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Can money really buy freedom?; Taming of the emotional elephant; Relationship deal breakers; Why invest in bonds; Teaching money in schools

Can money really buy freedom?; Taming of the emotional elephant; Relationship deal breakers; Why invest in bonds; Teaching money in schools

By Amanda Morrall

It's been an interesting week to say the least including six radio interviews in promotion of my new book Money Matters. Being the interviewee is a real novelty I have to say but I've enjoyed chatting with folks from around the country about everything from debt to love. One of the interviewers did a fine job in summarising the book's key themes when she said "the book is really a message of money, love and mindfulness." I think she was right on the money (forgive the pun) because money in isolation from the rest of our lives (the stuff that really matters) is quite pointless.

1) Does money=freedom?

For more philosophical banter about money, what it can and can't do and where you find yourself when you become financially independent, here's some thoughts from GetRichSlowly bloggers who gathered to contemplate the question of whether money can buy freedom.  

2) Taming of the elephant

Another blog that resonates with my views on behavioural financial can be found here at The author considers the conflicting impulses between mind and emotion and how self imposed restraints can effect better outcomes when it comes to conditioning consumer behaviour and responsible credit card use.

3) Deal breakers

Kids are quite often cited as deal breakers in relationships. No denying that's a biggie but another that rates highly, or should rate highly, is money. I'm not talking about quantity but rather how it's managed. Why? Because it turns out money is the No.1 relationship killer. This is something that came up in discussion during one of my interviews this week. The interviewer correctly pointed out that it's not exactly a romance building line of questioning asking about debt and credit card habits on a first date. Obviously the first date is not the time and place but if this is a conversation that gets permanently shoved to the sidelines, it's bound to create problems down the line.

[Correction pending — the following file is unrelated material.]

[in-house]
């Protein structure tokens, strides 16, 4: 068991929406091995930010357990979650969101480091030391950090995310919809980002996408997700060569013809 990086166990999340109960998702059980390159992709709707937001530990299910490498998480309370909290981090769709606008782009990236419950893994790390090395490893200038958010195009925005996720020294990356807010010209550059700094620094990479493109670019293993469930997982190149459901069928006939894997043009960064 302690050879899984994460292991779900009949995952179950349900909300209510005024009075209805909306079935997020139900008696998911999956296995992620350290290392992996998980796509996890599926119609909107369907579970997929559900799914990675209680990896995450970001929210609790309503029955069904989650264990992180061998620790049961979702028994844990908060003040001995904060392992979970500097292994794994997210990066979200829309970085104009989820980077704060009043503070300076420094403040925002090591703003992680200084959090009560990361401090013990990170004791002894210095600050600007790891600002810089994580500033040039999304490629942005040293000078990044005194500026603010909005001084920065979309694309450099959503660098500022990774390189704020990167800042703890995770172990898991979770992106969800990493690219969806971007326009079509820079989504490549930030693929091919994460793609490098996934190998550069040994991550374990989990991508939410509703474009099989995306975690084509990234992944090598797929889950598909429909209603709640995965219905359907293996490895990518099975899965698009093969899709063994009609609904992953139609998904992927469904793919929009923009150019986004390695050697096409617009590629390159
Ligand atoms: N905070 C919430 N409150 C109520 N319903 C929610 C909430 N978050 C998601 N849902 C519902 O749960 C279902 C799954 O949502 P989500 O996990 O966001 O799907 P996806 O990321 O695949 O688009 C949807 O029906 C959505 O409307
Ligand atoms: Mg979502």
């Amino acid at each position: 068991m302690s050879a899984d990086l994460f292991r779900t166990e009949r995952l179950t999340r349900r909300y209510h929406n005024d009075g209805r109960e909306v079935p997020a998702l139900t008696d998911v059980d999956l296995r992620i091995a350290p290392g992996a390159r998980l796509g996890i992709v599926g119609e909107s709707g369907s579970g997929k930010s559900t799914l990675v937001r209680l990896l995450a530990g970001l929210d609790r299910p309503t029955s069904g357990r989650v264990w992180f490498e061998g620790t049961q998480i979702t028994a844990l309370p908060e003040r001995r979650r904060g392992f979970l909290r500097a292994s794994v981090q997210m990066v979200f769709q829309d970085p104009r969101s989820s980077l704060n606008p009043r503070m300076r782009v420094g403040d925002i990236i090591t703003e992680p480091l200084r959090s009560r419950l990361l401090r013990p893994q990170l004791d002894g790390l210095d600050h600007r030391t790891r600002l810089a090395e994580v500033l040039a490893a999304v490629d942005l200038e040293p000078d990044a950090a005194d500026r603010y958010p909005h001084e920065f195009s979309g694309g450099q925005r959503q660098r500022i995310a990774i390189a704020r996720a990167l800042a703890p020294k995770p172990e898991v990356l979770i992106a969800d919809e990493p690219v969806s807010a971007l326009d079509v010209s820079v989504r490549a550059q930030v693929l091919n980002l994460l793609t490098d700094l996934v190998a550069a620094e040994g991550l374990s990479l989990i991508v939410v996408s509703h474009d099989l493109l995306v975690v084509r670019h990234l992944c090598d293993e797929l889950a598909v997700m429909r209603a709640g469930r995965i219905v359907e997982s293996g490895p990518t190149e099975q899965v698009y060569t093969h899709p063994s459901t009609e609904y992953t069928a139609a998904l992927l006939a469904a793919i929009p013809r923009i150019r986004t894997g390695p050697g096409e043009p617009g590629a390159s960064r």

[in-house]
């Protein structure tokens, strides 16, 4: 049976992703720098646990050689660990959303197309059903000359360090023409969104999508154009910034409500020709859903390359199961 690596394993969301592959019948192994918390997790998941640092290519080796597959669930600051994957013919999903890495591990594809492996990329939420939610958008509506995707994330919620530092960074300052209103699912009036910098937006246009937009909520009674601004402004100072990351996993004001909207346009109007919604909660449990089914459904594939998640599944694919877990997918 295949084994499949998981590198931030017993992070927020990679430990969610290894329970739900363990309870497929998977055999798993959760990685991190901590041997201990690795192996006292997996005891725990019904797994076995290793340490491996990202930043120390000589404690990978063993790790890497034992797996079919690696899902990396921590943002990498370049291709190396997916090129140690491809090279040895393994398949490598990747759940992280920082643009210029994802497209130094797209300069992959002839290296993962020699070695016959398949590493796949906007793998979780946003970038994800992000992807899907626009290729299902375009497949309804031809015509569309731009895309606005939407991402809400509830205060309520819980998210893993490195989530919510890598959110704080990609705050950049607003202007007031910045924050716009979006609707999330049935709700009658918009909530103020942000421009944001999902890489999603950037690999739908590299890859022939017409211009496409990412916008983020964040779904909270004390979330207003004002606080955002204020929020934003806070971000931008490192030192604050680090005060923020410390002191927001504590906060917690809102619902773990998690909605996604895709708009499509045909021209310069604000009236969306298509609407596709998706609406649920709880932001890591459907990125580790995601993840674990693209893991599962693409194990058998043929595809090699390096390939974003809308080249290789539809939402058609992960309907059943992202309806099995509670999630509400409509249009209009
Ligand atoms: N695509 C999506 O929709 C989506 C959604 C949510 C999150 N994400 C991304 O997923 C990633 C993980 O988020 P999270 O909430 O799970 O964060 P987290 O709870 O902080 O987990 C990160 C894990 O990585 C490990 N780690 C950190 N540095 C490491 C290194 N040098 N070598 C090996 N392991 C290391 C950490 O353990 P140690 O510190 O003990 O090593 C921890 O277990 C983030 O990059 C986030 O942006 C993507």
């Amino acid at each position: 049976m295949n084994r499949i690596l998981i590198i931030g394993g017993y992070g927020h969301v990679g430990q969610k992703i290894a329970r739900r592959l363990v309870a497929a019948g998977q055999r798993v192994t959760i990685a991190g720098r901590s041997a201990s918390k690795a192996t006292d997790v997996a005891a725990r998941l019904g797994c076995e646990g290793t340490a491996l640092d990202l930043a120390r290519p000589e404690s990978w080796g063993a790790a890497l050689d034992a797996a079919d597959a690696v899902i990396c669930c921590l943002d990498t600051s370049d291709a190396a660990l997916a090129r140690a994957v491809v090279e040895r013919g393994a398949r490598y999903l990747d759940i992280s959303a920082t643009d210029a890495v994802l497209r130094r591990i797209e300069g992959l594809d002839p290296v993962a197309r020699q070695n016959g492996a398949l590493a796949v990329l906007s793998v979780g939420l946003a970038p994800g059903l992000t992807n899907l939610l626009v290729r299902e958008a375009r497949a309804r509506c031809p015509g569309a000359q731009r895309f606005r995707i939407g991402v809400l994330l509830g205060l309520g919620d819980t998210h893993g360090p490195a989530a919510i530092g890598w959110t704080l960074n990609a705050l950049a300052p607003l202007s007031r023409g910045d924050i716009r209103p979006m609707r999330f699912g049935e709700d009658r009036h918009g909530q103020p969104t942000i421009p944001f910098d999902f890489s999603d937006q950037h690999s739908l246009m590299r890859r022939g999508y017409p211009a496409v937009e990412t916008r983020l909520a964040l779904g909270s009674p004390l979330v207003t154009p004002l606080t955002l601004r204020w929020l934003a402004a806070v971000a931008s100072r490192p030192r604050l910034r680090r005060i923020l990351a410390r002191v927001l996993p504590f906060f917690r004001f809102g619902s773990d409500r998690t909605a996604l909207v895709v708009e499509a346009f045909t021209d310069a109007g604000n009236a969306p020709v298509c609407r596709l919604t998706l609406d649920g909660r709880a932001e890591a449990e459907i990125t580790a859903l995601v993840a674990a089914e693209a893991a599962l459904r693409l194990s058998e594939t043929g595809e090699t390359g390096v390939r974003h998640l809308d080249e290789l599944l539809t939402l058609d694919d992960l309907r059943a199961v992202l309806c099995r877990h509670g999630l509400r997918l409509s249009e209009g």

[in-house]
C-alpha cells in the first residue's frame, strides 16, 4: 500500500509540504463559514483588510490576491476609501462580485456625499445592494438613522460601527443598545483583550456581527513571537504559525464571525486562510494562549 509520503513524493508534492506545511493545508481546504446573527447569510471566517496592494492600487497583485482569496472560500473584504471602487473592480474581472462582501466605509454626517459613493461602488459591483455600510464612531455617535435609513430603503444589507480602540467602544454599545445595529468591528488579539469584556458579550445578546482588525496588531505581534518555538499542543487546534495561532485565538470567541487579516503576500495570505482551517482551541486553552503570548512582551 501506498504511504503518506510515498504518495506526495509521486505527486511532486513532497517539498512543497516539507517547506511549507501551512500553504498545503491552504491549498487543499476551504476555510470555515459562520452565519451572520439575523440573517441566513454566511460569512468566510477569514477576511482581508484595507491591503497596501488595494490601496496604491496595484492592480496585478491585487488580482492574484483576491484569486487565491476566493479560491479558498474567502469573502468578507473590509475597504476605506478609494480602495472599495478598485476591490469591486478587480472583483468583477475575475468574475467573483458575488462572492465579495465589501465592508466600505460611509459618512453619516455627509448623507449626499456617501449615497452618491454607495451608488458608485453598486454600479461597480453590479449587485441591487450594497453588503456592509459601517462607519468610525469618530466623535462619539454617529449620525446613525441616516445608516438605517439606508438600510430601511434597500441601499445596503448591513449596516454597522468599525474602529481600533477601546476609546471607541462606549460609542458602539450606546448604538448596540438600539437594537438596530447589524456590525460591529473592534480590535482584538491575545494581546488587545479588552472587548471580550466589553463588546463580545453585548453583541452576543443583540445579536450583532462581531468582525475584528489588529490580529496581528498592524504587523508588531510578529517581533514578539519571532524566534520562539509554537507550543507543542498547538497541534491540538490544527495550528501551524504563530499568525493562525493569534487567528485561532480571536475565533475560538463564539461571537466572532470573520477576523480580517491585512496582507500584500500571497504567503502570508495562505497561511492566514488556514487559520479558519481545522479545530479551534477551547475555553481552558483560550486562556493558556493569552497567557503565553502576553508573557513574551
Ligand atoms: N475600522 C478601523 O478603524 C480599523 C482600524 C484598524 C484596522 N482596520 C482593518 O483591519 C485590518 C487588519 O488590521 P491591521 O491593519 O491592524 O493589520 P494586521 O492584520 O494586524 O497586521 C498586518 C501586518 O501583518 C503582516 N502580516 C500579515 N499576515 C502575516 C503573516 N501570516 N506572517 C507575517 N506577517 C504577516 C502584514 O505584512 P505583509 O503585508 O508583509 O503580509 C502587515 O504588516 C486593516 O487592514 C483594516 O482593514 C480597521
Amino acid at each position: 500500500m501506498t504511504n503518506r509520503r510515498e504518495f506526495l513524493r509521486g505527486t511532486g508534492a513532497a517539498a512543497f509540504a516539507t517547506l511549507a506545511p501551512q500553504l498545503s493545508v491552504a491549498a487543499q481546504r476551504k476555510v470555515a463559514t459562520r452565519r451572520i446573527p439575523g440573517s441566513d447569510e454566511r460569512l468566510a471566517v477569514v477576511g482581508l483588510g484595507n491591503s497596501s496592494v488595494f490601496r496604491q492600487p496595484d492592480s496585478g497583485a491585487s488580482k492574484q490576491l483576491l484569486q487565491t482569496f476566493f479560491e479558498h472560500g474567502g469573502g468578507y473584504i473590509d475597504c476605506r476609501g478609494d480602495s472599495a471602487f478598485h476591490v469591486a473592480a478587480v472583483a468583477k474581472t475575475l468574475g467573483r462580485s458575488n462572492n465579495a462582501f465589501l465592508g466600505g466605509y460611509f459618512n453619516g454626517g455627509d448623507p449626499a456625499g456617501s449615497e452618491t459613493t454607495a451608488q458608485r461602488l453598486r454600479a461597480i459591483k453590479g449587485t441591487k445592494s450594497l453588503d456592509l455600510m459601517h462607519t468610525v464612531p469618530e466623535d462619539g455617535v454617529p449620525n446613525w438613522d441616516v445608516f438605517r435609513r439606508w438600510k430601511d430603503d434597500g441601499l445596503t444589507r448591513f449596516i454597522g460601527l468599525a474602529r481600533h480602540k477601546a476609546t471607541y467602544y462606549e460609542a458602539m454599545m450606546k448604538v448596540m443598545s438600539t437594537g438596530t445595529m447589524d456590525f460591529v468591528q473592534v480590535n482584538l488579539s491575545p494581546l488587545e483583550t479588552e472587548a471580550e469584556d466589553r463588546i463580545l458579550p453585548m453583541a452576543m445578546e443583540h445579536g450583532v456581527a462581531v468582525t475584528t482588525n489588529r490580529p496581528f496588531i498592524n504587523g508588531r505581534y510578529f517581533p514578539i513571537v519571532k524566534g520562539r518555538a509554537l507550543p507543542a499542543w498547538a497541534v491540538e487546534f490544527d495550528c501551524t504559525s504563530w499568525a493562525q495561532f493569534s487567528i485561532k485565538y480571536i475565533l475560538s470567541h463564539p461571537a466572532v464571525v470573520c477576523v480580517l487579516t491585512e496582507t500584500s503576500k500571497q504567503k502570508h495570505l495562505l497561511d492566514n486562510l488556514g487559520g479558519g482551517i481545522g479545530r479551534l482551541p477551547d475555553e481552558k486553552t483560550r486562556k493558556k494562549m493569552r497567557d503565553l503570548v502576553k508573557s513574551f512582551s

I'm not the only one callous enough to say that sound money management is one of my deal breakers. Robert Brokamp from The Motley Fool shares his views on this one.

4) Money skills

The importance of money smarts and survival skills is finally coming home to roost in the school system. The Guardian reports here on how financial literacy is being incorporated into the curriculum in British schools. About time.

5) Bonds vs shares

There's a school of thought that says the appropriate allocation of equities is 100 minus your age. The idea being that as you grow older you want less volatility in your portfolio so you would move to a higher exposure of cash and bonds, as a fixed interest investment. Is this formula rocket science? Monevator takes a closer look at age appropriate asset allocation and the value of bonds.

To read other Take Fives by Amanda Morrall click here. You can also follow Amanda on Twitter @amandamorrall or at

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Money certainly can buy freedom ,just have a look at some cases of criminal behavior perpetrated by the wealthy and then look at the penalty compared to someone who has nothing and steals a banana.

+1 and pure genius NG. Of course you have to add a small caveat to your otherwise spot-on analysis - if you rich you can only get away with it if you steal from the little man - a la Corzine, Goodwin, Diamond, anyone at Goldman Sachs etc.

If you are rich and you steal from the rich, then you still down. Just ask Bernie Madoff.

Amanda, who will the UK govt get to teach the financial skills...will they use out of work bankers...out of work for a reason...or maybe the Madoffs of the UK world....and if the children learn the truth about how their futures have been destroyed by stupid greedy politicians of today, how will the children react....maybe the children are learning now from the youth across the Arab world and those in Greece...and Spain....etc.

Despite NG's perfectly correct reading of the phrase 'does money = freedom?', I suspect that you were actually getting at something else, Amanda.

So anyhoo, I skimmed through the article, was pleased to note that Maslows Hierarchy of needs was there (I <3 self-actualising) and noted a few other interesting comments, like this one...

"To me, freedom means being able to what you want, when you want"

That doesn't sound so much like freedom as anarchy. The problem with these kind of conversations is that everyone seems to equate freedom to doing what they want, and having someone else take care of all the mundane things we don't want encroaching on our freedom. Like a rock star or movie star who gives the impression of having an entourage to take care of everything while they are free to do whatever they fancy on a whim.